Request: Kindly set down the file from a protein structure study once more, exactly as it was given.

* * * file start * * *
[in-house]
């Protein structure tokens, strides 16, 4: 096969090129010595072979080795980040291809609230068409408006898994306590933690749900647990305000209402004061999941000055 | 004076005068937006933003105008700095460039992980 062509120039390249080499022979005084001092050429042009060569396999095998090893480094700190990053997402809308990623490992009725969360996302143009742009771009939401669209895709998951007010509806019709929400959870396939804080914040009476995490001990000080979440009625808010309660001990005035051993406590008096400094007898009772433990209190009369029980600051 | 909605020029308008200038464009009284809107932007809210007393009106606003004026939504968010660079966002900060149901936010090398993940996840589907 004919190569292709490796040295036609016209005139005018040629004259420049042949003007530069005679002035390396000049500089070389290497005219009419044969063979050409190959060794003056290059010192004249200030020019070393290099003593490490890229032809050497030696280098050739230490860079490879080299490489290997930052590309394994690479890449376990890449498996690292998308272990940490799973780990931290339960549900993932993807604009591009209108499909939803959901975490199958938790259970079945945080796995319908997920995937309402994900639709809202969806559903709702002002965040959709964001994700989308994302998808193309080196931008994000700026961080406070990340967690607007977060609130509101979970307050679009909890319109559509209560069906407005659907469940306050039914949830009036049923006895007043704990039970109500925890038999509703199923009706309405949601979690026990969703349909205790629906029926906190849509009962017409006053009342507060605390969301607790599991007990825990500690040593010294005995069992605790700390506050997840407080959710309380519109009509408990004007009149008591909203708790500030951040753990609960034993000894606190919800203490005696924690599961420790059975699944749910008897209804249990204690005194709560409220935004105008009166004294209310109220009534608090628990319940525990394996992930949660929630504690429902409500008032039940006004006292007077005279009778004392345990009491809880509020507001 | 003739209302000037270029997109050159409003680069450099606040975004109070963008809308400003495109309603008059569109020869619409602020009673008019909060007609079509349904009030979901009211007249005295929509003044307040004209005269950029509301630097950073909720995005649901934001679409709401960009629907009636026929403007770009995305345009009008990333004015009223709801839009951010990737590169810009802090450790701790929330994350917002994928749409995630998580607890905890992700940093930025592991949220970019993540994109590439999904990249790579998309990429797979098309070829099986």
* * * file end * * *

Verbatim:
[in-house]
């Protein structure tokens, strides 16, 4: 096969090129010595072979080795980040291809609230068409408006898994306590933690749900647990305000209402004061999941000055 | 004076005068937006933003105008700095460039992980 062509120039390249080499022979005084001092050429042009060569396999095998090893480094700190990053997402809308990623490992009725969360996302143009742009771009939401669209895709998951007010509806019709929400959870396939804080914040009476995490001990000080979440009625808010309660001990005035051993406590008096400094007898009772433990209190009369029980600051 | 909605020029308008200038464009009284809107932007809210007393009106606003004026939504968010660079966002900060149901936010090398993940996840589907 004919190569292709490796040295036609016209005139005018040629004259420049042949003007530069005679002035390396000049500089070389290497005219009419044969063979050409190959060794003056290059010192004249200030020019070393290099003593490490890229032809050497030696280098050739230490860079490879080299490489290997930052590309394994690479890449376990890449498996690292998308272990940490799973780990931290339960549900993932993807604009591009209108499909939803959901975490199958938790259970079945945080796995319908997920995937309402994900639709809202969806559903709702002002965040959709964001994700989308994302998808193309080196931008994000700026961080406070990340967690607007977060609130509101979970307050679009909890319109559509209560069906407005659907469940306050039914949830009036049923006895007043704990039970109500925890038999509703199923009706309405949601979690026990969703349909205790629906029926906190849509009962017409006053009342507060605390969301607790599991007990825990500690040593010294005995069992605790700390506050997840407080959710309380519109009509408990004007009149008591909203708790500030951040753990609960034993000894606190919800203490005696924690599961420790059975699944749910008897209804249990204690005194709560409220935004105008009166004294209310109220009534608090628990319940525990394996992930949660929630504690429902409500008032039940006004006292007077005279009778004392345990009491809880509020507001 | 003739209302000037270029997109050159409003680069450099606040975004109070963008809308400003495109309603008059569109020869619409602020009673008019909060007609079509349904009030979901009211007249005295929509003044307040004209005269950029509301630097950073909720995005649901934001679409709401960009629907009636026929403007770009995305345009009008990333004015009223709801839009951010990737590169810009802090450790701790929330994350917002994928749409995630998580607890905890992700940093930025592991949220970019993540994109590439999904990249790579998309990429797979098309070829099986």